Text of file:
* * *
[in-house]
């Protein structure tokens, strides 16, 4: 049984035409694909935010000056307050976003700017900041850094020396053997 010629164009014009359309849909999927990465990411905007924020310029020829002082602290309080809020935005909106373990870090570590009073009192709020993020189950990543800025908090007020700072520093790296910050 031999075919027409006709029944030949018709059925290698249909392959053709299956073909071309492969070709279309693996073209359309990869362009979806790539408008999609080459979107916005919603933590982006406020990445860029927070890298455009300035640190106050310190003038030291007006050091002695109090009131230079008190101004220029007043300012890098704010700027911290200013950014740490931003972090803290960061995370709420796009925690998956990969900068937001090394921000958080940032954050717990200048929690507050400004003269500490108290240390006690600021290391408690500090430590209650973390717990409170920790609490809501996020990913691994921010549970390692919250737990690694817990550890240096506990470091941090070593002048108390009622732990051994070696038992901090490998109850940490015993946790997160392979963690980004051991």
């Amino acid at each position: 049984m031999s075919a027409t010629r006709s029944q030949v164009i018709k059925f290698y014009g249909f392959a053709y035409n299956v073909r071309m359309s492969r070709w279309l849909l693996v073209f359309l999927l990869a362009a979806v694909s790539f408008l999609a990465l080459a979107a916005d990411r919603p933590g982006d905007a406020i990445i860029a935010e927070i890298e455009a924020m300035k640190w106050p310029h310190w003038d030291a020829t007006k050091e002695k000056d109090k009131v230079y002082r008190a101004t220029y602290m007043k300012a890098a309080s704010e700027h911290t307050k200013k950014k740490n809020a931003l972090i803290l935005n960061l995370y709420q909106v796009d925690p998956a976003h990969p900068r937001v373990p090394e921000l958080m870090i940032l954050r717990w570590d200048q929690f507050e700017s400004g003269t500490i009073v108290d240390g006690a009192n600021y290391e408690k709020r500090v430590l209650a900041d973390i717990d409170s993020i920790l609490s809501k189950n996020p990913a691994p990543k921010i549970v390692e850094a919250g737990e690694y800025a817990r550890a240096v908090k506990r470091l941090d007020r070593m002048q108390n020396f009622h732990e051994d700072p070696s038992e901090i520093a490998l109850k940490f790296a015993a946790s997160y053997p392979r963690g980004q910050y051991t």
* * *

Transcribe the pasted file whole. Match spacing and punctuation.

[in-house]
């Protein structure tokens, strides 16, 4: 049984035409694909935010000056307050976003700017900041850094020396053997 010629164009014009359309849909999927990465990411905007924020310029020829002082602290309080809020935005909106373990870090570590009073009192709020993020189950990543800025908090007020700072520093790296910050 031999075919027409006709029944030949018709059925290698249909392959053709299956073909071309492969070709279309693996073209359309990869362009979806790539408008999609080459979107916005919603933590982006406020990445860029927070890298455009300035640190106050310190003038030291007006050091002695109090009131230079008190101004220029007043300012890098704010700027911290200013950014740490931003972090803290960061995370709420796009925690998956990969900068937001090394921000958080940032954050717990200048929690507050400004003269500490108290240390006690600021290391408690500090430590209650973390717990409170920790609490809501996020990913691994921010549970390692919250737990690694817990550890240096506990470091941090070593002048108390009622732990051994070696038992901090490998109850940490015993946790997160392979963690980004051991």
């Amino acid at each position: 049984m031999s075919a027409t010629r006709s029944q030949v164009i018709k059925f290698y014009g249909f392959a053709y035409n299956v073909r071309m359309s492969r070709w279309l849909l693996v073209f359309l999927l990869a362009a979806v694909s790539f408008l999609a990465l080459a979107a916005d990411r919603p933590g982006d905007a406020i990445i860029a935010e927070i890298e455009a924020m300035k640190w106050p310029h310190w003038d030291a020829t007006k050091e002695k000056d109090k009131v230079y002082r008190a101004t220029y602290m007043k300012a890098a309080s704010e700027h911290t307050k200013k950014k740490n809020a931003l972090i803290l935005n960061l995370y709420q909106v796009d925690p998956a976003h990969p900068r937001v373990p090394e921000l958080m870090i940032l954050r717990w570590d200048q929690f507050e700017s400004g003269t500490i009073v108290d240390g006690a009192n600021y290391e408690k709020r500090v430590l209650a900041d973390i717990d409170s993020i920790l609490s809501k189950n996020p990913a691994p990543k921010i549970v390692e850094a919250g737990e690694y800025a817990r550890a240096v908090k506990r470091l941090d007020r070593m002048q108390n020396f009622h732990e051994d700072p070696s038992e901090i520093a490998l109850k940490f790296a015993a946790s997160y053997p392979r963690g980004q910050y051991t």